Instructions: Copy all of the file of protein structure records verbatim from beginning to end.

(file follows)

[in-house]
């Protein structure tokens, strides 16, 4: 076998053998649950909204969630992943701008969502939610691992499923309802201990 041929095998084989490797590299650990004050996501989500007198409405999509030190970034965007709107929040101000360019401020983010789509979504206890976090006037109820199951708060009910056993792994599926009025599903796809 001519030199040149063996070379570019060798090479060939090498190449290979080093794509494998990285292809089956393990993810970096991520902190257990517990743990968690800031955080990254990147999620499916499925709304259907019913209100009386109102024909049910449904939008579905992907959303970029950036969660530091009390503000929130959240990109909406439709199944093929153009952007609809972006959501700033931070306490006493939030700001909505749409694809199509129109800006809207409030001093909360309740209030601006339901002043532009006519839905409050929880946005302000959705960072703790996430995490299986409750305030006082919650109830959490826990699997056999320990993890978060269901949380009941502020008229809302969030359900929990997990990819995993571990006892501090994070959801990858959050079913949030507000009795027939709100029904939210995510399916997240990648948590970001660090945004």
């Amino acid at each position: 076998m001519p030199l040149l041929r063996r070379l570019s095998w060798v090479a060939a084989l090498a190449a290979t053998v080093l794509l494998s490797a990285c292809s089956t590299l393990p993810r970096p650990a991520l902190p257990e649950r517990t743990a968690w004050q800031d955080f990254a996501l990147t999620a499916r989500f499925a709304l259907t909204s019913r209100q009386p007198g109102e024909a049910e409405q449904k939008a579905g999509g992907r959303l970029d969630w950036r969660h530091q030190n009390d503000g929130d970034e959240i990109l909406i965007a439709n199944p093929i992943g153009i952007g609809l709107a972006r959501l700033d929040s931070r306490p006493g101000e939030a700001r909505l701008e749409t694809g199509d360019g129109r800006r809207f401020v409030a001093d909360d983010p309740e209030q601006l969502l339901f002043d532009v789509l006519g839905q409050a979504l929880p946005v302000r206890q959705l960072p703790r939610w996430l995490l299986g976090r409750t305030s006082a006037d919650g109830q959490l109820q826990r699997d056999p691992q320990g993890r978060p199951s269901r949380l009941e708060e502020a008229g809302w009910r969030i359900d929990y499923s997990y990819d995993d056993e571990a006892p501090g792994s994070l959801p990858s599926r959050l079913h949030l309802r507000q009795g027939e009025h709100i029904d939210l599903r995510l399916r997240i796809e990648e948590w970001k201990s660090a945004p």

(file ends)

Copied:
[in-house]
């Protein structure tokens, strides 16, 4: 076998053998649950909204969630992943701008969502939610691992499923309802201990 041929095998084989490797590299650990004050996501989500007198409405999509030190970034965007709107929040101000360019401020983010789509979504206890976090006037109820199951708060009910056993792994599926009025599903796809 001519030199040149063996070379570019060798090479060939090498190449290979080093794509494998990285292809089956393990993810970096991520902190257990517990743990968690800031955080990254990147999620499916499925709304259907019913209100009386109102024909049910449904939008579905992907959303970029950036969660530091009390503000929130959240990109909406439709199944093929153009952007609809972006959501700033931070306490006493939030700001909505749409694809199509129109800006809207409030001093909360309740209030601006339901002043532009006519839905409050929880946005302000959705960072703790996430995490299986409750305030006082919650109830959490826990699997056999320990993890978060269901949380009941502020008229809302969030359900929990997990990819995993571990006892501090994070959801990858959050079913949030507000009795027939709100029904939210995510399916997240990648948590970001660090945004």
């Amino acid at each position: 076998m001519p030199l040149l041929r063996r070379l570019s095998w060798v090479a060939a084989l090498a190449a290979t053998v080093l794509l494998s490797a990285c292809s089956t590299l393990p993810r970096p650990a991520l902190p257990e649950r517990t743990a968690w004050q800031d955080f990254a996501l990147t999620a499916r989500f499925a709304l259907t909204s019913r209100q009386p007198g109102e024909a049910e409405q449904k939008a579905g999509g992907r959303l970029d969630w950036r969660h530091q030190n009390d503000g929130d970034e959240i990109l909406i965007a439709n199944p093929i992943g153009i952007g609809l709107a972006r959501l700033d929040s931070r306490p006493g101000e939030a700001r909505l701008e749409t694809g199509d360019g129109r800006r809207f401020v409030a001093d909360d983010p309740e209030q601006l969502l339901f002043d532009v789509l006519g839905q409050a979504l929880p946005v302000r206890q959705l960072p703790r939610w996430l995490l299986g976090r409750t305030s006082a006037d919650g109830q959490l109820q826990r699997d056999p691992q320990g993890r978060p199951s269901r949380l009941e708060e502020a008229g809302w009910r969030i359900d929990y499923s997990y990819d995993d056993e571990a006892p501090g792994s994070l959801p990858s599926r959050l079913h949030l309802r507000q009795g027939e009025h709100i029904d939210l599903r995510l399916r997240i796809e990648e948590w970001k201990s660090a945004p």